My youngest was being Mr. Mature yesterday because we were giving a ride to a young lady of 16 and he was trying to impress her, chatting about theater and books and suchlike. Always funny to see. He’s much more of a ladies’ man than his older brother.

  43. I am going anon for this in case someone I know IRL also reads here.
    Ok. Timely topic for me. I have a 3 year old boy. And as described by several above, he is super energetic and also quick minded. He somewhat self learnt his ABC when he was about 2 years old and also knows good amount of numbers etc. He speaks up a storm and has good diction and extensive vocabulary. He also is a very active kid and is Constantly on the move! He does go to a local Goddard school like daycare/school but is not very happy there. From what I have observed, they actually have the kids play outside for an hour or so and the rest of the time is spent doing painting/crafts/reading books/doing puzzles etc. All this is done while sitting at a table or on the floor. The other thing they do is read books. While my kid loves to do all of that, he’d rather spend small am of time doing that and majority of his day being physically active. He excitedly walks to his class room only to get visibly disappointed to see everyone sitting around reading a book everyday.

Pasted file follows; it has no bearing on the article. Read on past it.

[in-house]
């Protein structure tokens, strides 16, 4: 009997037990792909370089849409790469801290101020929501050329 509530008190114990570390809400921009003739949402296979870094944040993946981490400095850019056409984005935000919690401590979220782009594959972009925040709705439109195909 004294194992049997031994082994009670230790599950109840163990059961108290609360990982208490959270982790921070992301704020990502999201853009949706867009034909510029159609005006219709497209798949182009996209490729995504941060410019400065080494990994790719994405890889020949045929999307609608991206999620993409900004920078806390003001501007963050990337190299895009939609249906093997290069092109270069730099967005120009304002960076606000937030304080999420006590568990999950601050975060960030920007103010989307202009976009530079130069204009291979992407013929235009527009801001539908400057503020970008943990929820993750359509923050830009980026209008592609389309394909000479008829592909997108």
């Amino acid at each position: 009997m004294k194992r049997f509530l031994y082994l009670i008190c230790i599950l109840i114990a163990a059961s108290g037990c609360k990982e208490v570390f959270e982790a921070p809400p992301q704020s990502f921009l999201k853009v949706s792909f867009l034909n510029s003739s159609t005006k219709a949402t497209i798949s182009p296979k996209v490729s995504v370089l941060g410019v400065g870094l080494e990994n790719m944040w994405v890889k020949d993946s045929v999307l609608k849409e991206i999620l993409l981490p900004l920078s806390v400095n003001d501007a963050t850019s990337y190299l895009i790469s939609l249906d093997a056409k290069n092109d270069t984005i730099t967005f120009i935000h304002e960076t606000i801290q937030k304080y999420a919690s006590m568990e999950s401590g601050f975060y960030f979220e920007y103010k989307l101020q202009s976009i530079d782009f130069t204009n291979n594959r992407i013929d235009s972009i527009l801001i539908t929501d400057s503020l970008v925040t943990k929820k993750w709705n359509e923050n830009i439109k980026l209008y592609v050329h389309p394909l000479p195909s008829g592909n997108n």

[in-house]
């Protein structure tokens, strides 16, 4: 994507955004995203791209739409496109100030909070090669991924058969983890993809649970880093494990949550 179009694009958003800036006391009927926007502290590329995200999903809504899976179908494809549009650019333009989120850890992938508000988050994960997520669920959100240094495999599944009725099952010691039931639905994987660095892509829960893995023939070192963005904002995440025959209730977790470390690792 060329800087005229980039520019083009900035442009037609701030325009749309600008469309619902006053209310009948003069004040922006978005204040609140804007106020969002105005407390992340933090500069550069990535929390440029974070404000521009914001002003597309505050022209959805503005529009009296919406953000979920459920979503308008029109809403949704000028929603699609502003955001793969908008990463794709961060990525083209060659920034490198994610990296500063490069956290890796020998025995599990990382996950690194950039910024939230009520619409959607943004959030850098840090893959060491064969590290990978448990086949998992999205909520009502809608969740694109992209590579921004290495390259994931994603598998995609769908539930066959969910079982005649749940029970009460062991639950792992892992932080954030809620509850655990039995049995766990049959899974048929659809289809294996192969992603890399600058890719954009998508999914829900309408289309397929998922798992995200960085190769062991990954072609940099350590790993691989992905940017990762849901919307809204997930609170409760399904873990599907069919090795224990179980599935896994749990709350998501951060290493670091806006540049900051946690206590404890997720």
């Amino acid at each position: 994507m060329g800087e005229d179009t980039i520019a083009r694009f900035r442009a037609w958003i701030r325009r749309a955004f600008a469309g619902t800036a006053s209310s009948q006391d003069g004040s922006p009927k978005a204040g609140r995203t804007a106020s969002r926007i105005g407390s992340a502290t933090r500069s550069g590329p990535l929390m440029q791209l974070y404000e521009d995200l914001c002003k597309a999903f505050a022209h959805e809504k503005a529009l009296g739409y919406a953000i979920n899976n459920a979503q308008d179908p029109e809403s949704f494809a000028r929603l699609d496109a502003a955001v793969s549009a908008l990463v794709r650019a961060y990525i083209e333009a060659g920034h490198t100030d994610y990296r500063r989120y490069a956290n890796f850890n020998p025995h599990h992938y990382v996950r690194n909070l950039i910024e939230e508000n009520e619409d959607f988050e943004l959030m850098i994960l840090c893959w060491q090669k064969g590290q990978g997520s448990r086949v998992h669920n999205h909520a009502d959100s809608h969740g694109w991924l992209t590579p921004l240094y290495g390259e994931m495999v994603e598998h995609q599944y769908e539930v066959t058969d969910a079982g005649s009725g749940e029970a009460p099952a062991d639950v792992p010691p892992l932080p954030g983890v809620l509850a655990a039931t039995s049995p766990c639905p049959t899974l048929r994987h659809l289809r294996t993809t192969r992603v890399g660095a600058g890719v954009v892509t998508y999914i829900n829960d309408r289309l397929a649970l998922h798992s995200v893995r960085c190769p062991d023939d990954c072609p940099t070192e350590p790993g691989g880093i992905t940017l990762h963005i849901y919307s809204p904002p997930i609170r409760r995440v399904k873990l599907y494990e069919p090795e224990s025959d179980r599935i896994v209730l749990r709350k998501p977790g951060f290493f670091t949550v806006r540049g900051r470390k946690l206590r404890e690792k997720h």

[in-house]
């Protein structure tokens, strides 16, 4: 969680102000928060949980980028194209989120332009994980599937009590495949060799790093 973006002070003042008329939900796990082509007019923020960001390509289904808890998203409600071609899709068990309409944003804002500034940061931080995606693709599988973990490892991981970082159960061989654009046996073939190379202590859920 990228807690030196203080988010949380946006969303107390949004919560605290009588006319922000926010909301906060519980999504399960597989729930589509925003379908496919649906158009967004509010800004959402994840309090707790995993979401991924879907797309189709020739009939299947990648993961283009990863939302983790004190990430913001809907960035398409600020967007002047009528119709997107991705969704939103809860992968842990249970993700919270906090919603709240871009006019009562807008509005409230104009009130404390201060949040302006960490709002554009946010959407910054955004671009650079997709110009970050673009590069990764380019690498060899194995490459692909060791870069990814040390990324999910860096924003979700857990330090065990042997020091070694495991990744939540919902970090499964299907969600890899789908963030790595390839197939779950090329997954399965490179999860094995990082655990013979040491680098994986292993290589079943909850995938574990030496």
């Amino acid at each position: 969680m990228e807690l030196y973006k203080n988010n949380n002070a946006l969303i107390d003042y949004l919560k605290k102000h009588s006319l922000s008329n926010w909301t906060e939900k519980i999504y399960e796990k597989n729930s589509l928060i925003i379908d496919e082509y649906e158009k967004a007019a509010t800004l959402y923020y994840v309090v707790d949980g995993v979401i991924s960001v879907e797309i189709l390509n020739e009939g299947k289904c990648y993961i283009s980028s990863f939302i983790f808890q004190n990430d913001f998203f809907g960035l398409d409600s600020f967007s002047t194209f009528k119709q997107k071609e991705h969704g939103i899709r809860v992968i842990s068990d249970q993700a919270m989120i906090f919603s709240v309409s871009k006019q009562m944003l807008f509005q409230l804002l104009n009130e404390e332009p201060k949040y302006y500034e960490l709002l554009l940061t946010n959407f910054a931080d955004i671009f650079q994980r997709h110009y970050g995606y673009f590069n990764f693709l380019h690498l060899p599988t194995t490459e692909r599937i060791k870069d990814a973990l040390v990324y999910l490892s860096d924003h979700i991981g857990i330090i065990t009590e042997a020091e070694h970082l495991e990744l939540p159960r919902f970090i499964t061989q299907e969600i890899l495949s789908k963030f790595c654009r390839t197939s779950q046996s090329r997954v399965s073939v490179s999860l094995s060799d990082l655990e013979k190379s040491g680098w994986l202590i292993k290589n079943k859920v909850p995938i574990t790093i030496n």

So while the above format works for most kids and even may be optimal, it is not working for my kid right now. He is much much happier rough housing with DH or me with some time spent reading, playing with his train tracks, playdough etc. Realistically while I want him to learn to function in a school room environment, I can’t help but think that there might be other options out there that may be better suited to his current needs.
    Do totebaggers have any ideas?

  44. Anon, could he try out another preschool?

    DS’s 3 year old class was 3 hours, and I think about half was free play or outdoor play. Is there another program in your area he could visit for a day or two?

    Also, not to depress you, but our kindergarten runs from 9-3:30 with 20 minutes of recess a day and 90 minutes of gym per week, and the rest is butt-in-seat time.

  45. When my kids were in preschool, they spent a lot more than an hour a day outside running around. Kids who wanted to play family in the playhouse could do that, kids who wanted to sit and chat under the tree could do that, and kids who wanted to race down the hill or climb on the structure or ride bikes could do that. And even when they were inside, they would have regular dance breaks or stuff like that. So if your son’s school is giving preschoolers so little time to run their wheels off, perhaps it’s not a good fit.

  46. Anon, would you be open to in-home childcare? They vary more and there are homes like you describe. My three boys in two years (interactions and competition are my contribution to today’s topic) go to the park on early out day’s with their in-home care provider.

  47. it seems like it is so much more socially acceptable for a girl to be a tomboy than for a boy to be “girly”

    DS is rough and tumble as I’ve mentioned (wouldn’t surprise me if he ended up playing football later)

    He also loves disney princesses, pink ponies, and playing dress up with my shoes, purses and clothes.

    Santa will probably be bringing him a baby doll because he asked for one after playing with his cousins toys